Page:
India’s economy has plunged to a “frightening” low, with the economy shrinking at a faster pace than the population, according to a new report.
India’s economy grew by 4.2% in the first quarter of this year, down from a growth of 8.9% in 2016.
That is the slowest growth since 2009, according the World Bank’s World Development Indicators (WDI).
In the three months to December, the economy contracted by 4% and by 5.6% in 2017, according TOI.
The report, compiled by economists from the Indian Statistical Institute (ISI), said that the slowdown was largely the result of a slowdown in infrastructure spending, which was fuelled by the country’s economic slowdown.
India is expected to become the biggest exporter of liquefied natural gas (LNG) this year and the fastest-growing LNG market in the world.
However, the slowdown in the economy and the shortage of gas have pushed down the cost of LNG imports, forcing the government to reduce the price.
In the same quarter, the country will need to import more than $1 trillion in natural gas in order to meet demand.
Inflation, however, has continued to rise, with consumer prices falling by 8% in December from a year earlier.
The World Bank says the country has seen the largest annual growth in inflation since the global financial crisis.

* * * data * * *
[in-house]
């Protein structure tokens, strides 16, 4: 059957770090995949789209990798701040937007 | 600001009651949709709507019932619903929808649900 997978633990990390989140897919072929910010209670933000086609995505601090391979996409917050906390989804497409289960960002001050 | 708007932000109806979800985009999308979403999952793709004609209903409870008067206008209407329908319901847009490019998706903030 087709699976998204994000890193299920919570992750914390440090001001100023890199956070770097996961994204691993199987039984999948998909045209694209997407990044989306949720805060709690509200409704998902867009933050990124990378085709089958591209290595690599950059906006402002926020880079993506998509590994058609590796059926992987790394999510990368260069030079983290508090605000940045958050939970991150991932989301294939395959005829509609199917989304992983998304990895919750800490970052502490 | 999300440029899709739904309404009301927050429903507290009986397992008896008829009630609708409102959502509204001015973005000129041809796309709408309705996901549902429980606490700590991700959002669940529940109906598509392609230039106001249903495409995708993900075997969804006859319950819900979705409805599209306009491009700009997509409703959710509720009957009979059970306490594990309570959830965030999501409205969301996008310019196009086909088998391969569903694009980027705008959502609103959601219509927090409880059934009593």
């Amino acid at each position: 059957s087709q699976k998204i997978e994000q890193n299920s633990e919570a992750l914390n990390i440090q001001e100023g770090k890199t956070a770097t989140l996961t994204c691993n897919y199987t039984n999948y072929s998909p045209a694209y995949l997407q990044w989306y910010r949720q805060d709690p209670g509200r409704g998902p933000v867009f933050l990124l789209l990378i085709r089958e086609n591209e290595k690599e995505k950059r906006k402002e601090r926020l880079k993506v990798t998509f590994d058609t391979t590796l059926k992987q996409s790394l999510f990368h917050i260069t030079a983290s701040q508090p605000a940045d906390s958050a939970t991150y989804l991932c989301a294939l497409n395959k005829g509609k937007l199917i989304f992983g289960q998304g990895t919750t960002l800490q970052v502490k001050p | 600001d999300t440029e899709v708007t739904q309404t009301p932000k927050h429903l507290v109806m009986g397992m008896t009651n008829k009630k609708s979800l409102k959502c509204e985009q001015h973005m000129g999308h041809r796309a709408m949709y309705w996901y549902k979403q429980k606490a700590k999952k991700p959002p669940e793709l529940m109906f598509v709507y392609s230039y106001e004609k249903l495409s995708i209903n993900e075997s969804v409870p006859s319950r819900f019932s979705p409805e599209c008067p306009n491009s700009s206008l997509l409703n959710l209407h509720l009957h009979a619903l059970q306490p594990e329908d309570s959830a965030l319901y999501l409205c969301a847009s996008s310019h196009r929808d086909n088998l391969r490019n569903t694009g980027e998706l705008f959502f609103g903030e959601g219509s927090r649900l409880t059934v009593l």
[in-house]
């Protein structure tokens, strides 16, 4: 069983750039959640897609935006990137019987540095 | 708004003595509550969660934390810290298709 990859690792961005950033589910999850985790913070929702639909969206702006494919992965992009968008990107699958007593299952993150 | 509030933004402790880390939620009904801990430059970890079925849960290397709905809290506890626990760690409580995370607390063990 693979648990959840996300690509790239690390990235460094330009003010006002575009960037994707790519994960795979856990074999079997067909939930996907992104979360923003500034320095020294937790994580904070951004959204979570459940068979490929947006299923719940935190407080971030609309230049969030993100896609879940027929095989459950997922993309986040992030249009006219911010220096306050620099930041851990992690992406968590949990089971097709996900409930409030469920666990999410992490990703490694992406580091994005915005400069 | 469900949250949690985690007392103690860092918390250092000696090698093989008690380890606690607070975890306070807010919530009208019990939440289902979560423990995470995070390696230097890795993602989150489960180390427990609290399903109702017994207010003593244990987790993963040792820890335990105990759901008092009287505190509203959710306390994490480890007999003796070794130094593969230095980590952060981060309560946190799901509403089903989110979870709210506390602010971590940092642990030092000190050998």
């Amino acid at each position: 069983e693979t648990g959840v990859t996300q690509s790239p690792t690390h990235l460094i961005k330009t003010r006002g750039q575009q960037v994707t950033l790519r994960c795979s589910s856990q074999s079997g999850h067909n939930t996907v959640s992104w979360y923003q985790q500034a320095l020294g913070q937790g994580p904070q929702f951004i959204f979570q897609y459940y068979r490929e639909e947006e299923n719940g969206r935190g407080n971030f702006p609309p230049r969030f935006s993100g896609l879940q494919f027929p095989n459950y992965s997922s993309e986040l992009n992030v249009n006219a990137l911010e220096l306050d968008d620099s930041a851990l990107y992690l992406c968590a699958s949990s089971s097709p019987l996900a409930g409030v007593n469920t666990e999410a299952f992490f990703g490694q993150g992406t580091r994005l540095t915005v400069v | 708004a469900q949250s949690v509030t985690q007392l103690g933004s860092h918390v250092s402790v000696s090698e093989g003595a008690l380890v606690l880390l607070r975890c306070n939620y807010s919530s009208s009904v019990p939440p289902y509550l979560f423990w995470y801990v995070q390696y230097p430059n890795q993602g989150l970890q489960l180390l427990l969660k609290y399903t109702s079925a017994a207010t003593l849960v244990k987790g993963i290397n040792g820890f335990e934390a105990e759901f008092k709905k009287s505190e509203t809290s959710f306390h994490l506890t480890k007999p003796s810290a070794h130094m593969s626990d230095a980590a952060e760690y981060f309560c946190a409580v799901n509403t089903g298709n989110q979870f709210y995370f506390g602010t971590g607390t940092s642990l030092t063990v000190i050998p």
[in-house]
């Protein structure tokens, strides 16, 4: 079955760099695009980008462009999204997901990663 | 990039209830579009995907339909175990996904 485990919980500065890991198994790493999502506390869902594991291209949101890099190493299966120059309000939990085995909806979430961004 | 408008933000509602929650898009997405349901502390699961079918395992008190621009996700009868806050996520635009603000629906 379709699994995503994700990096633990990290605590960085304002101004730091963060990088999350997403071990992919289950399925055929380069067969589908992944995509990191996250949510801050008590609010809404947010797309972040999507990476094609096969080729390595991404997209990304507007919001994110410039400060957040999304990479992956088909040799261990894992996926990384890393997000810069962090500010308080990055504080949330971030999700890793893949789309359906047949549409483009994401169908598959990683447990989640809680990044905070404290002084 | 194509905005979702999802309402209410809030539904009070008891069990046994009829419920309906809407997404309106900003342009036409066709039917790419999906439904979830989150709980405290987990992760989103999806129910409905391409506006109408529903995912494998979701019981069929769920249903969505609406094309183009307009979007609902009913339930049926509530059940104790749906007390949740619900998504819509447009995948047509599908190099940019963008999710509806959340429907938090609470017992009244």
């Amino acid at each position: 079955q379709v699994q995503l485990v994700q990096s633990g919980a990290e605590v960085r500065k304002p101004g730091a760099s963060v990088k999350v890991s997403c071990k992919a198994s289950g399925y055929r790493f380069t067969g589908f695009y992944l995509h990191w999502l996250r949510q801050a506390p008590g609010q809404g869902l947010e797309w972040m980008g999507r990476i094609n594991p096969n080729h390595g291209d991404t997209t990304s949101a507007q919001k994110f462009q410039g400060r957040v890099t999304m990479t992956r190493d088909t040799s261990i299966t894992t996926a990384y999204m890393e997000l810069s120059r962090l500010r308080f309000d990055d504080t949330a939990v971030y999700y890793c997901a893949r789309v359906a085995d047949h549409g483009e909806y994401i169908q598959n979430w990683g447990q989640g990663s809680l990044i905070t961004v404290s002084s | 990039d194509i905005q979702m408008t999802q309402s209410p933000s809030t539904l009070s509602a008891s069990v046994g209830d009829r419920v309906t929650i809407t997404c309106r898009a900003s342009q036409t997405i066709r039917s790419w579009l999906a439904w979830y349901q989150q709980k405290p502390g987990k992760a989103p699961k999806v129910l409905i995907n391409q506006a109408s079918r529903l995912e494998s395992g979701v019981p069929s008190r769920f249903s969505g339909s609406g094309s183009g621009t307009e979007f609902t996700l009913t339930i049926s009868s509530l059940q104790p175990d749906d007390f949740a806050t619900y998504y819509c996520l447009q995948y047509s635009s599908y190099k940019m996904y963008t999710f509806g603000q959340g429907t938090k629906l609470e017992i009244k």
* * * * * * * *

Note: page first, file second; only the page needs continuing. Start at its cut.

It said the slowdown is likely to continue and that the government needs to focus on reforms to revive the economy.
“It is likely that India will continue to see slower growth and an increasing reliance on energy-intensive sectors, particularly agriculture and manufacturing,” the report said.
“The lack of access to financial capital and a lack of a credible fiscal position may lead to further slowing in growth and inflation in the near term.”
“The situation could also worsen in the next few years as the economic recovery takes longer to start,” it said.
The International Monetary Fund said India is a “worrisome” country that has been “deeply troubled” by a “severe” economic slowdown and was in “anemic” financial health.
The IMF, however has warned that India could remain a “high-cost country” for global investment, despite the economic slowdown, and that there was still “no clear evidence” of a “sustained rebound” in the country.
The economic slowdown has led to a slowdown of the manufacturing sector, which accounts for almost one in three of the economy, according IMF.
In December, India’s manufacturing output was the lowest since the start of the global economic crisis.
The economy is currently projected to grow at 7.5% this year.
The global economy is expected grow by 4%, according to the World Economic Forum, with growth projected to slow to 7.2%.
The IMF also warned that a slowing of the world economy is also expected to have “an adverse impact on financial stability, which will likely lead to slower economic growth and slower economic expansion”.
The report highlighted that “low interest rates” and weak economic growth in China, Russia and India have all contributed to the slowdown.
“Low interest rates and high inflation have fuelled speculation and increased the risk of financial instability and credit default swaps,” the WDI said.
This has also had a “significant impact” on Indian and international bond markets.
India has been grappling with a deep economic slowdown that has led the country to slash its growth forecasts for the next three years and reduce spending on infrastructure.